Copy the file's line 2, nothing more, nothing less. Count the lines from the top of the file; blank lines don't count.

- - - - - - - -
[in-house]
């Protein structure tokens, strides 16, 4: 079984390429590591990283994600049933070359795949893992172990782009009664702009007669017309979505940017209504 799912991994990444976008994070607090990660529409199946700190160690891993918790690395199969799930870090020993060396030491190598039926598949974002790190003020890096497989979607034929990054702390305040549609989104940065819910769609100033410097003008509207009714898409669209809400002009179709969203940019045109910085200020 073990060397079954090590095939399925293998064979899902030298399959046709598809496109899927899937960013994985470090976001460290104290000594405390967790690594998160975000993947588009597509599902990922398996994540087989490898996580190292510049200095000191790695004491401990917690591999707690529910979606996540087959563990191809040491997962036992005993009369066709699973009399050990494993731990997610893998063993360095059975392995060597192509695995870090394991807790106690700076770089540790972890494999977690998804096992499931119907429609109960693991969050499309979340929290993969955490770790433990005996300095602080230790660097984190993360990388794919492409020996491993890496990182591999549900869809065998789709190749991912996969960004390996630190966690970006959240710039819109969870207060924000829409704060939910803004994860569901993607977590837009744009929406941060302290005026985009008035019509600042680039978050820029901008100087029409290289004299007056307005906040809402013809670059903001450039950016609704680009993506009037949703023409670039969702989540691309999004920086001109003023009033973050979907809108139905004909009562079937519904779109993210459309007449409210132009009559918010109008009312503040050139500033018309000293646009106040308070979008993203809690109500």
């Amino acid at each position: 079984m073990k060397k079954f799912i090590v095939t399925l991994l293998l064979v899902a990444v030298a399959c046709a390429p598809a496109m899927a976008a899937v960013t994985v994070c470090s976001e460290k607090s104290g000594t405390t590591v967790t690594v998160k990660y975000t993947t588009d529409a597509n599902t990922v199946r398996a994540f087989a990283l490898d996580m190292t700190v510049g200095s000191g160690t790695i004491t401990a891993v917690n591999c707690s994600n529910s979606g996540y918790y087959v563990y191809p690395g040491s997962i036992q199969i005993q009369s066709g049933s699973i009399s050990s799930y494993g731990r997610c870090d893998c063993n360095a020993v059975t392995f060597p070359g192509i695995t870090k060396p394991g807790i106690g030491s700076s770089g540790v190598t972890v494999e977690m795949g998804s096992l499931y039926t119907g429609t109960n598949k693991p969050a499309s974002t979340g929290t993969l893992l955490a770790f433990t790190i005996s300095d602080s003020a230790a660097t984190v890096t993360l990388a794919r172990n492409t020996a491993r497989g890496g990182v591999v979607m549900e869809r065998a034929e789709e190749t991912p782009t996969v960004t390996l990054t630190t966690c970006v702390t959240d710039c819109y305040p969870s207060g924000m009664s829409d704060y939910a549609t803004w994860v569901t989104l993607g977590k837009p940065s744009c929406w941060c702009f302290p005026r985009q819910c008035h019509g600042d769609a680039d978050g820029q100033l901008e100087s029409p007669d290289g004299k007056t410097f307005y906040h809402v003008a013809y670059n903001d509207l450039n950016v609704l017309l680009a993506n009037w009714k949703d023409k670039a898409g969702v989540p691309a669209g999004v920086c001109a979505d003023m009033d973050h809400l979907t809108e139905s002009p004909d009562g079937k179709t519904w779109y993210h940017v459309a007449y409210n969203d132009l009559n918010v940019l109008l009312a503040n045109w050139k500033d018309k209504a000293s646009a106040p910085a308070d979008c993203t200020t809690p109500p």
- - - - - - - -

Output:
């Protein structure tokens, strides 16, 4: 079984390429590591990283994600049933070359795949893992172990782009009664702009007669017309979505940017209504 799912991994990444976008994070607090990660529409199946700190160690891993918790690395199969799930870090020993060396030491190598039926598949974002790190003020890096497989979607034929990054702390305040549609989104940065819910769609100033410097003008509207009714898409669209809400002009179709969203940019045109910085200020 073990060397079954090590095939399925293998064979899902030298399959046709598809496109899927899937960013994985470090976001460290104290000594405390967790690594998160975000993947588009597509599902990922398996994540087989490898996580190292510049200095000191790695004491401990917690591999707690529910979606996540087959563990191809040491997962036992005993009369066709699973009399050990494993731990997610893998063993360095059975392995060597192509695995870090394991807790106690700076770089540790972890494999977690998804096992499931119907429609109960693991969050499309979340929290993969955490770790433990005996300095602080230790660097984190993360990388794919492409020996491993890496990182591999549900869809065998789709190749991912996969960004390996630190966690970006959240710039819109969870207060924000829409704060939910803004994860569901993607977590837009744009929406941060302290005026985009008035019509600042680039978050820029901008100087029409290289004299007056307005906040809402013809670059903001450039950016609704680009993506009037949703023409670039969702989540691309999004920086001109003023009033973050979907809108139905004909009562079937519904779109993210459309007449409210132009009559918010109008009312503040050139500033018309000293646009106040308070979008993203809690109500």